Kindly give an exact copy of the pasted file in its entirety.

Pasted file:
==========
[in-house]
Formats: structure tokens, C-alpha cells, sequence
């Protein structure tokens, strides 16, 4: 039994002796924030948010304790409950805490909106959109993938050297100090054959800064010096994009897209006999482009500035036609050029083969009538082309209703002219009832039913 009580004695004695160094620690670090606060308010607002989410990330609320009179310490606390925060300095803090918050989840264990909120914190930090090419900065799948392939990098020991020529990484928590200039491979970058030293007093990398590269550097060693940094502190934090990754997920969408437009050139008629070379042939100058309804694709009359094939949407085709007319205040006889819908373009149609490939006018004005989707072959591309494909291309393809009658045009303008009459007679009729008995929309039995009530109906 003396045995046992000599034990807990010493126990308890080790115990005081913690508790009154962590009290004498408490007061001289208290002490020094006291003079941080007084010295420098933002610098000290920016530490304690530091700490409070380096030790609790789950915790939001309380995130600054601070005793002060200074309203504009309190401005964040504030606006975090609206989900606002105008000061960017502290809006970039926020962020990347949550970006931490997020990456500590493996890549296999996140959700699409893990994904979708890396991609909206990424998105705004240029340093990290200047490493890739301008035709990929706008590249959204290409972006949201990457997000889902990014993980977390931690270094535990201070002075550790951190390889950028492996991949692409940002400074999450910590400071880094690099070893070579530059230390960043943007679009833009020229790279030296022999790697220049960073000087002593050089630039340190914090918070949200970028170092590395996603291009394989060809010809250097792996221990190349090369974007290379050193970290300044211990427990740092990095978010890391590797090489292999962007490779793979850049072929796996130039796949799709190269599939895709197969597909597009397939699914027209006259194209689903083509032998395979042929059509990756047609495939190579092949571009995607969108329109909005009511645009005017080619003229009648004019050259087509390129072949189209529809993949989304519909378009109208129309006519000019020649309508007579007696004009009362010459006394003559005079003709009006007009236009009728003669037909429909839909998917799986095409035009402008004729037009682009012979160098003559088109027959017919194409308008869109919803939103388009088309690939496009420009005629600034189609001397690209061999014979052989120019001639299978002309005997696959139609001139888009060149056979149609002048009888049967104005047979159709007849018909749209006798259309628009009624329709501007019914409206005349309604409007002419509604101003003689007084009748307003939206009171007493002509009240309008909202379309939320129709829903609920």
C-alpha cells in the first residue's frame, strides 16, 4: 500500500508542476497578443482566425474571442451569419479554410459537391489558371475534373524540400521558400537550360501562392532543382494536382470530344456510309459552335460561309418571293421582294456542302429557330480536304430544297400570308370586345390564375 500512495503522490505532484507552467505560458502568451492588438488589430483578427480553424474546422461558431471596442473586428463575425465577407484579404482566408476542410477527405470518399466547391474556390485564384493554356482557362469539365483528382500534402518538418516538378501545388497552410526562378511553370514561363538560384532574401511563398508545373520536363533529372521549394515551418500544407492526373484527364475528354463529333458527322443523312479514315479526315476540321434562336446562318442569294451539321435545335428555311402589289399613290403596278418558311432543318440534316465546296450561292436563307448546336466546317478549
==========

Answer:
[in-house]
Formats: structure tokens, C-alpha cells, sequence
């Protein structure tokens, strides 16, 4: 039994002796924030948010304790409950805490909106959109993938050297100090054959800064010096994009897209006999482009500035036609050029083969009538082309209703002219009832039913 009580004695004695160094620690670090606060308010607002989410990330609320009179310490606390925060300095803090918050989840264990909120914190930090090419900065799948392939990098020991020529990484928590200039491979970058030293007093990398590269550097060693940094502190934090990754997920969408437009050139008629070379042939100058309804694709009359094939949407085709007319205040006889819908373009149609490939006018004005989707072959591309494909291309393809009658045009303008009459007679009729008995929309039995009530109906 003396045995046992000599034990807990010493126990308890080790115990005081913690508790009154962590009290004498408490007061001289208290002490020094006291003079941080007084010295420098933002610098000290920016530490304690530091700490409070380096030790609790789950915790939001309380995130600054601070005793002060200074309203504009309190401005964040504030606006975090609206989900606002105008000061960017502290809006970039926020962020990347949550970006931490997020990456500590493996890549296999996140959700699409893990994904979708890396991609909206990424998105705004240029340093990290200047490493890739301008035709990929706008590249959204290409972006949201990457997000889902990014993980977390931690270094535990201070002075550790951190390889950028492996991949692409940002400074999450910590400071880094690099070893070579530059230390960043943007679009833009020229790279030296022999790697220049960073000087002593050089630039340190914090918070949200970028170092590395996603291009394989060809010809250097792996221990190349090369974007290379050193970290300044211990427990740092990095978010890391590797090489292999962007490779793979850049072929796996130039796949799709190269599939895709197969597909597009397939699914027209006259194209689903083509032998395979042929059509990756047609495939190579092949571009995607969108329109909005009511645009005017080619003229009648004019050259087509390129072949189209529809993949989304519909378009109208129309006519000019020649309508007579007696004009009362010459006394003559005079003709009006007009236009009728003669037909429909839909998917799986095409035009402008004729037009682009012979160098003559088109027959017919194409308008869109919803939103388009088309690939496009420009005629600034189609001397690209061999014979052989120019001639299978002309005997696959139609001139888009060149056979149609002048009888049967104005047979159709007849018909749209006798259309628009009624329709501007019914409206005349309604409007002419509604101003003689007084009748307003939206009171007493002509009240309008909202379309939320129709829903609920």
C-alpha cells in the first residue's frame, strides 16, 4: 500500500508542476497578443482566425474571442451569419479554410459537391489558371475534373524540400521558400537550360501562392532543382494536382470530344456510309459552335460561309418571293421582294456542302429557330480536304430544297400570308370586345390564375 500512495503522490505532484507552467505560458502568451492588438488589430483578427480553424474546422461558431471596442473586428463575425465577407484579404482566408476542410477527405470518399466547391474556390485564384493554356482557362469539365483528382500534402518538418516538378501545388497552410526562378511553370514561363538560384532574401511563398508545373520536363533529372521549394515551418500544407492526373484527364475528354463529333458527322443523312479514315479526315476540321434562336446562318442569294451539321435545335428555311402589289399613290403596278418558311432543318440534316465546296450561292436563307448546336466546317478549